The United States and other leading members of the International Monetary Fund are seriously discussing using a portion of gold owned by the fund to backstop a proposed "substitution account" in the IMF.

That was revealed yesterday by Treasury Under Secretary for Monetary Affairs Anthony Solomon in a question and answer session following his testimony before a House Banking Committee subcommittee on international economic issues.

The substitution account is a proposal by which central banks holding excess amounts of dollars could deposit them in the IMF in exchange for a new asset denomination in a basket of currencies.

In general, the idea behind the account is that by preventing such amounts of dollars from coming on the foreign exchange markets, the international value of the dollar could be stabilized. In turn, the new asset, a form of the IMF's existing special drawing rights, would play an increasingly important role as a reserve currency, easing the burden on the dollar.

Solomon made clear that no decision has been made on how much IMF gold to bring into the account, or at what price -- but emphasized later that "we don't want to put a monetary price on gold." It might even be listed as a "footnote" without a specific value.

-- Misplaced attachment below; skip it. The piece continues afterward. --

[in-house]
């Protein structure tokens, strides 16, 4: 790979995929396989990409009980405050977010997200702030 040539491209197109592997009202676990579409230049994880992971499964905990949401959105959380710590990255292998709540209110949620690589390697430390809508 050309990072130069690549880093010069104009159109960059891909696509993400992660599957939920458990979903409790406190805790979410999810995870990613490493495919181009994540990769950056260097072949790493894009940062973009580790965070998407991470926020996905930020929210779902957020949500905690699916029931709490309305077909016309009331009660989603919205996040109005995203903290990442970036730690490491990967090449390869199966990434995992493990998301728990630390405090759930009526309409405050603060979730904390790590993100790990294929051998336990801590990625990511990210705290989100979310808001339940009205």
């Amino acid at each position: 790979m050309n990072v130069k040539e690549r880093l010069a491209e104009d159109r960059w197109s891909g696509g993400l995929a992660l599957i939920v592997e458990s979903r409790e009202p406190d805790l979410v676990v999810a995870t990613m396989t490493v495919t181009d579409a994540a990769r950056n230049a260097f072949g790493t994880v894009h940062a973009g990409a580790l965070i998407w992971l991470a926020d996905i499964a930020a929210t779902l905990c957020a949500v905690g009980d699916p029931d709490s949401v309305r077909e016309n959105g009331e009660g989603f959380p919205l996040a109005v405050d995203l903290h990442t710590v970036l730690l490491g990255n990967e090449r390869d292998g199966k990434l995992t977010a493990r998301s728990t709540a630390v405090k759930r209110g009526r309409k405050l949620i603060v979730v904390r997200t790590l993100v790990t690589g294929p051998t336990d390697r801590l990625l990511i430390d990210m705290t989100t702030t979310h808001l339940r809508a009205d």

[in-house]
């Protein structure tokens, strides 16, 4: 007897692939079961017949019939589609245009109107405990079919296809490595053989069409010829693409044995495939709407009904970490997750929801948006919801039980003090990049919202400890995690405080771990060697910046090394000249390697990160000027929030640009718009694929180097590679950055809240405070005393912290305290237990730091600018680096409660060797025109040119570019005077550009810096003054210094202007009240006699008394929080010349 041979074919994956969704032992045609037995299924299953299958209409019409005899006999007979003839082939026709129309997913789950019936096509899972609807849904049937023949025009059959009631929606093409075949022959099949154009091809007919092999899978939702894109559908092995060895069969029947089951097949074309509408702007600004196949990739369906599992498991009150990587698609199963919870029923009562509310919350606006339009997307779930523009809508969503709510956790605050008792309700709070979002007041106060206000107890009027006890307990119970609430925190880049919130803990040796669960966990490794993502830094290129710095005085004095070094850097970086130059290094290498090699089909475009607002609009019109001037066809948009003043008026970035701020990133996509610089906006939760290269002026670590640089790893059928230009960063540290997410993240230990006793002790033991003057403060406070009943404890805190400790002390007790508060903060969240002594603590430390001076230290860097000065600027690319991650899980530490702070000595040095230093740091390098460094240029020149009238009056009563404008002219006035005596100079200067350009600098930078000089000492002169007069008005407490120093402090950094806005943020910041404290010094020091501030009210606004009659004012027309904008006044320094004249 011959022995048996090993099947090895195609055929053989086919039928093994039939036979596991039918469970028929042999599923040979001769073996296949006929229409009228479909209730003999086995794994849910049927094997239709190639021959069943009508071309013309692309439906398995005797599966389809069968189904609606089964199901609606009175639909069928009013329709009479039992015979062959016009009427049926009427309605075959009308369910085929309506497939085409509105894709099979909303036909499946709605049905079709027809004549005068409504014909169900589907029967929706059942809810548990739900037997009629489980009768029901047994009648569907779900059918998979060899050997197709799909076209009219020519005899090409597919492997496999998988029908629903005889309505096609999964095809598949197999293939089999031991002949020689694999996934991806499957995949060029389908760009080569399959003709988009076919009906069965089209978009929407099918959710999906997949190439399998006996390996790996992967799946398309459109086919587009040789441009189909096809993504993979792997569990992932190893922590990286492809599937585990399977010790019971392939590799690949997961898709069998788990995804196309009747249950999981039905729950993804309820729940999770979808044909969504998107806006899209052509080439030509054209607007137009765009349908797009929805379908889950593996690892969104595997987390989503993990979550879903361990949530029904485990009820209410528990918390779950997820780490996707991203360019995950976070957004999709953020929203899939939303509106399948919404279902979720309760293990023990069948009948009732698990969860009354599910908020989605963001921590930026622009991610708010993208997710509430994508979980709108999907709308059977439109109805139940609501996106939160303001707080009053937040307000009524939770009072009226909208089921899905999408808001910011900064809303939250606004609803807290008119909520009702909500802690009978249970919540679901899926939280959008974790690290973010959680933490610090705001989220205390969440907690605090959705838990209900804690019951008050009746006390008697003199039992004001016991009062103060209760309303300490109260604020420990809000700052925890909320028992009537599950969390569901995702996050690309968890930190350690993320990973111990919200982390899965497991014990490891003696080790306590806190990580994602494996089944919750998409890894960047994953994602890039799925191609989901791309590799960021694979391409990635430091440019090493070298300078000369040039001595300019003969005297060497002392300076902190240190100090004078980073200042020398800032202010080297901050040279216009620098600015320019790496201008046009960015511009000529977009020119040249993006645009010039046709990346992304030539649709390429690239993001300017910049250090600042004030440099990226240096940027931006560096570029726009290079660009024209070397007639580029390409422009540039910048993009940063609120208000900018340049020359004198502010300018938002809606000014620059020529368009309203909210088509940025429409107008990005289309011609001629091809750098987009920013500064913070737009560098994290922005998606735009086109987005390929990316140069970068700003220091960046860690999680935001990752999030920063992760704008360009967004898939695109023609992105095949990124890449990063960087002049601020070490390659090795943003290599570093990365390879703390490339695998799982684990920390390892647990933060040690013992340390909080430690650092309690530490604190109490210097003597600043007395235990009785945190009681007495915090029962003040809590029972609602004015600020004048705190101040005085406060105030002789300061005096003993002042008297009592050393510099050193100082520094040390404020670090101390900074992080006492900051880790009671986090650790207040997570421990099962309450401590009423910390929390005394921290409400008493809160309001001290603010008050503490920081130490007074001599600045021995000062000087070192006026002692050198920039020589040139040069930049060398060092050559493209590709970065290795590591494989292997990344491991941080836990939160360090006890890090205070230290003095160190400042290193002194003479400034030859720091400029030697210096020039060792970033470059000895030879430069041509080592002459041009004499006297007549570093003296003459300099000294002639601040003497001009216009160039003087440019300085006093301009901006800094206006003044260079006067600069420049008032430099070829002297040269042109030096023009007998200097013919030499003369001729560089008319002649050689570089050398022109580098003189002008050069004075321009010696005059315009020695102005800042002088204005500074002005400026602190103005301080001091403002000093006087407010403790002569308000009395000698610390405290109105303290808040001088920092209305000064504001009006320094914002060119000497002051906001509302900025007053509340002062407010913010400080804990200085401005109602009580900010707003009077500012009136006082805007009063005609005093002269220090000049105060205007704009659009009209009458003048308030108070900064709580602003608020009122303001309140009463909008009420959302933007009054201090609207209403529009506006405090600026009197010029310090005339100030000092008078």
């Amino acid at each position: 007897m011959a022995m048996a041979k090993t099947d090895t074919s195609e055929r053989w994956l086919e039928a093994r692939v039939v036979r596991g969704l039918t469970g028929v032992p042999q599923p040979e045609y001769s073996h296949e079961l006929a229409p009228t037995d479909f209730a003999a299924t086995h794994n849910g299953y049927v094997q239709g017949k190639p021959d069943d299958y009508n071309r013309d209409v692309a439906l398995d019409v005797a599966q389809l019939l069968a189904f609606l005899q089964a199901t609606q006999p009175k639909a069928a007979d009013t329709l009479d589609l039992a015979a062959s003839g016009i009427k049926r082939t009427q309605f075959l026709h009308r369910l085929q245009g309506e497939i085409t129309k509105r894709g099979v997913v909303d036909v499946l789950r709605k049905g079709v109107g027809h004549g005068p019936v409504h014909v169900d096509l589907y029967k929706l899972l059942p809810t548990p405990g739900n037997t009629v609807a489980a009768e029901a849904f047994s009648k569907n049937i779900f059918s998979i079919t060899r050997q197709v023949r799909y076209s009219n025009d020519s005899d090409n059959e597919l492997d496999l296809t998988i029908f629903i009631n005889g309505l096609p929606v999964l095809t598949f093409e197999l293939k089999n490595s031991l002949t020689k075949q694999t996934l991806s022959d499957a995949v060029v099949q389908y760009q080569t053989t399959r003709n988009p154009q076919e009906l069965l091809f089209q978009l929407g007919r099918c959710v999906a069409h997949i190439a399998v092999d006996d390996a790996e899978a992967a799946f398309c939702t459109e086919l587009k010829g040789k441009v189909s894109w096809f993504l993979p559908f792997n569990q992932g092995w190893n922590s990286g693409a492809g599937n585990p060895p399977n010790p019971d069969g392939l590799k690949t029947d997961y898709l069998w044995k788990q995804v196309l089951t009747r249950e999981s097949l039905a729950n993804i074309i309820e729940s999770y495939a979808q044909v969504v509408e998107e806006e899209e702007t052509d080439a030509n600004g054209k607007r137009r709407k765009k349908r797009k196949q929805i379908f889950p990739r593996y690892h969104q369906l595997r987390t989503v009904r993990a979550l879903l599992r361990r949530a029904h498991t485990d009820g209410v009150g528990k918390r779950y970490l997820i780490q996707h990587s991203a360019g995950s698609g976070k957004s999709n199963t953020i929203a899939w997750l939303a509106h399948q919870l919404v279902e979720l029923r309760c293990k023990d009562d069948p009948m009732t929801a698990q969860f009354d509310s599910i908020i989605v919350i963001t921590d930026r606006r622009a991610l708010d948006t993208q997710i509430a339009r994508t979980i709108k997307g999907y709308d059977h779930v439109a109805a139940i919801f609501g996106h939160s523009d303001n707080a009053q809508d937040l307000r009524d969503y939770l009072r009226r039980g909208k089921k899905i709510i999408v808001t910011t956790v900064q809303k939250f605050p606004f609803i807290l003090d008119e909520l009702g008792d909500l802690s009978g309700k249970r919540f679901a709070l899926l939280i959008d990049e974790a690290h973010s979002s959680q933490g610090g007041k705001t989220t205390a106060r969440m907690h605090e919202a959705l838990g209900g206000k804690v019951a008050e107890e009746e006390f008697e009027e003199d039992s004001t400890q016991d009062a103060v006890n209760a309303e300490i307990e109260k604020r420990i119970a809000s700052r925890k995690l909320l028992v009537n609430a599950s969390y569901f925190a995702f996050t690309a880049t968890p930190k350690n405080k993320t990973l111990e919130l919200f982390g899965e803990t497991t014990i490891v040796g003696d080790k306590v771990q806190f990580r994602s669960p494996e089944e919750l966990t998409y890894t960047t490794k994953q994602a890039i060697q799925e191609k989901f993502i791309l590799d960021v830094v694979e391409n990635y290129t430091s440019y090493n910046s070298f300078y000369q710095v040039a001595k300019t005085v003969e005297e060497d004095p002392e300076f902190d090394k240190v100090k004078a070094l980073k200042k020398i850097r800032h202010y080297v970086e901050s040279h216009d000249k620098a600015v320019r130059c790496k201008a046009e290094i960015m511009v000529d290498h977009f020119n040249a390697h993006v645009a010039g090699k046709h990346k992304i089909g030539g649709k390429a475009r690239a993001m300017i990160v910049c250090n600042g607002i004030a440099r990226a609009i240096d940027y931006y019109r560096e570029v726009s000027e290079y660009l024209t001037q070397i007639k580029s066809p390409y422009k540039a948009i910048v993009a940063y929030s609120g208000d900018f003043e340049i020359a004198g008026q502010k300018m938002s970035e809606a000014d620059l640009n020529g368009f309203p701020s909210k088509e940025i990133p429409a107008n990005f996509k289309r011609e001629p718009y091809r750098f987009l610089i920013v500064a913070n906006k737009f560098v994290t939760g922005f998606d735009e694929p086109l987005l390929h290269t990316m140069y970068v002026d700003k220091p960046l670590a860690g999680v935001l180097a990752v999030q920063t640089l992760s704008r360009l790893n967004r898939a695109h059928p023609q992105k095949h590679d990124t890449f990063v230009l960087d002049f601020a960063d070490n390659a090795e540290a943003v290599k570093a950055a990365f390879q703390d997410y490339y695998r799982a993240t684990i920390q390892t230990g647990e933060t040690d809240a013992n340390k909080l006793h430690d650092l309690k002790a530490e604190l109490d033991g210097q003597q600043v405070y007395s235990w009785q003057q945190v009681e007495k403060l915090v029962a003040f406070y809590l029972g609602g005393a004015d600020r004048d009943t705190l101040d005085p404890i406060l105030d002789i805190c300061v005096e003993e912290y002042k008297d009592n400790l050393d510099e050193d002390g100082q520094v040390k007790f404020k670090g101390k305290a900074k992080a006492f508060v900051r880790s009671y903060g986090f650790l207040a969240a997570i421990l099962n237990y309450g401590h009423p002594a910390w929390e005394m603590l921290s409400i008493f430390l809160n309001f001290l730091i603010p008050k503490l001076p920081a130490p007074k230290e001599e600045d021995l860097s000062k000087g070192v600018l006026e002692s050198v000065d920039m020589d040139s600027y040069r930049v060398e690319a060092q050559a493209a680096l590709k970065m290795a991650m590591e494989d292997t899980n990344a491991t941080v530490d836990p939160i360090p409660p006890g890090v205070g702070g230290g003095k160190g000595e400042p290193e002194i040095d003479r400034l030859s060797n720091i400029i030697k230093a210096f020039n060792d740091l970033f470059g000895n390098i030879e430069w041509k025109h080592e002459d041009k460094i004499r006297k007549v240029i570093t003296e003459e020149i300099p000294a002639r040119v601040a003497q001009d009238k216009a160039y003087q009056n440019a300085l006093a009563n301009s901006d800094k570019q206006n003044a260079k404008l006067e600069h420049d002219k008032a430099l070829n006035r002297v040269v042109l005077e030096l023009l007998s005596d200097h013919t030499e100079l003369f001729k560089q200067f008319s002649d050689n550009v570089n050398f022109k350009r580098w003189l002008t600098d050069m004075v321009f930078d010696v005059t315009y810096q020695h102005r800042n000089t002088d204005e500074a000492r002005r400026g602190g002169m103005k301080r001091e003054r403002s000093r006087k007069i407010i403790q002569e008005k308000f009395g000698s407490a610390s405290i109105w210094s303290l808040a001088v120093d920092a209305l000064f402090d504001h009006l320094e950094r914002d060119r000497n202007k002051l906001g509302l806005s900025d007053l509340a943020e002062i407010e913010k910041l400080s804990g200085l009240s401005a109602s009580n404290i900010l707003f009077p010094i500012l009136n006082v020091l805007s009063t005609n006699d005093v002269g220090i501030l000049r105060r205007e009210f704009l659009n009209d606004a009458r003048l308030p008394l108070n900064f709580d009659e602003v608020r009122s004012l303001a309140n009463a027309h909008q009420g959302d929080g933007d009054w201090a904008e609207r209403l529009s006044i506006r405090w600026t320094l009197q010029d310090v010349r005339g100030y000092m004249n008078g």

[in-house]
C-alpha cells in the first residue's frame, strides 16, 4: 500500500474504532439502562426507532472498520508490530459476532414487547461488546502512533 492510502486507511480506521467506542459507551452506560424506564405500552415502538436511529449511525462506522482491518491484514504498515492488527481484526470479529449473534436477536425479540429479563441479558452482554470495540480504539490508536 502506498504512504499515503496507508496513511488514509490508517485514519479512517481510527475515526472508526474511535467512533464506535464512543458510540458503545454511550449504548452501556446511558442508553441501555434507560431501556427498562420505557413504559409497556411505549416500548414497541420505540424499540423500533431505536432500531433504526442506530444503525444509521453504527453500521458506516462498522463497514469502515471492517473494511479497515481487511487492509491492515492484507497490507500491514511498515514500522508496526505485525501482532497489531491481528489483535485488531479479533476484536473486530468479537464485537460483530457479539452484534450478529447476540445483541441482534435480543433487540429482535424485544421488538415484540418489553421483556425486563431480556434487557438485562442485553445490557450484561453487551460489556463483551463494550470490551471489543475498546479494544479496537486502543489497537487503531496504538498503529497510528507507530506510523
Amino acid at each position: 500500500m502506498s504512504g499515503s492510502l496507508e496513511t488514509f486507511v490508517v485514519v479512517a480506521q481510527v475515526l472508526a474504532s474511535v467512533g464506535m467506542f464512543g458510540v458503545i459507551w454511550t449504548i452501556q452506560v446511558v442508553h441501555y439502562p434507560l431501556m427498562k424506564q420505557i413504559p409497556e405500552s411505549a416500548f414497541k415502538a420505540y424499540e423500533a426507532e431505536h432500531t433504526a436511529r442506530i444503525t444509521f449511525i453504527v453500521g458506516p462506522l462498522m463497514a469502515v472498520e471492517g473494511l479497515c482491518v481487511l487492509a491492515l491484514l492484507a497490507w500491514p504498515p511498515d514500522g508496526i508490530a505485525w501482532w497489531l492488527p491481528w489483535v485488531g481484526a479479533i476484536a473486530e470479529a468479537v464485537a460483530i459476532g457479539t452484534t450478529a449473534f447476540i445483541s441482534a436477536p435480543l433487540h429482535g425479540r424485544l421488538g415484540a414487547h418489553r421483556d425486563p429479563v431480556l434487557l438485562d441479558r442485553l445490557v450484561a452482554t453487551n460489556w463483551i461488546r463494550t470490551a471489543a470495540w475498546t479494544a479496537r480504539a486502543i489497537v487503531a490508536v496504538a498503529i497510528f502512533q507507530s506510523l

The function of the gold would be to add to the value of the account if over a period of time the value of the dollar were to decline. Such a short-fall in the account, according to the U.S. view, would pose a common problem, and not one that the U.S. should be called on to make up by itself.

It was leaned that various countries have suggested the use of gold as a way to make the substitution account more attractive. But some third world countries that believe the Substitution Account would be more useful to the rich nations than to the poor ones appear to have reservations about using the IMF's gold -- deposited by all nations -- for this purpose.

Solomon also told reporters to reach $50 billion at the end of an initial three-year period, might be started off at anywhere within a $10 billion to $20 billion range.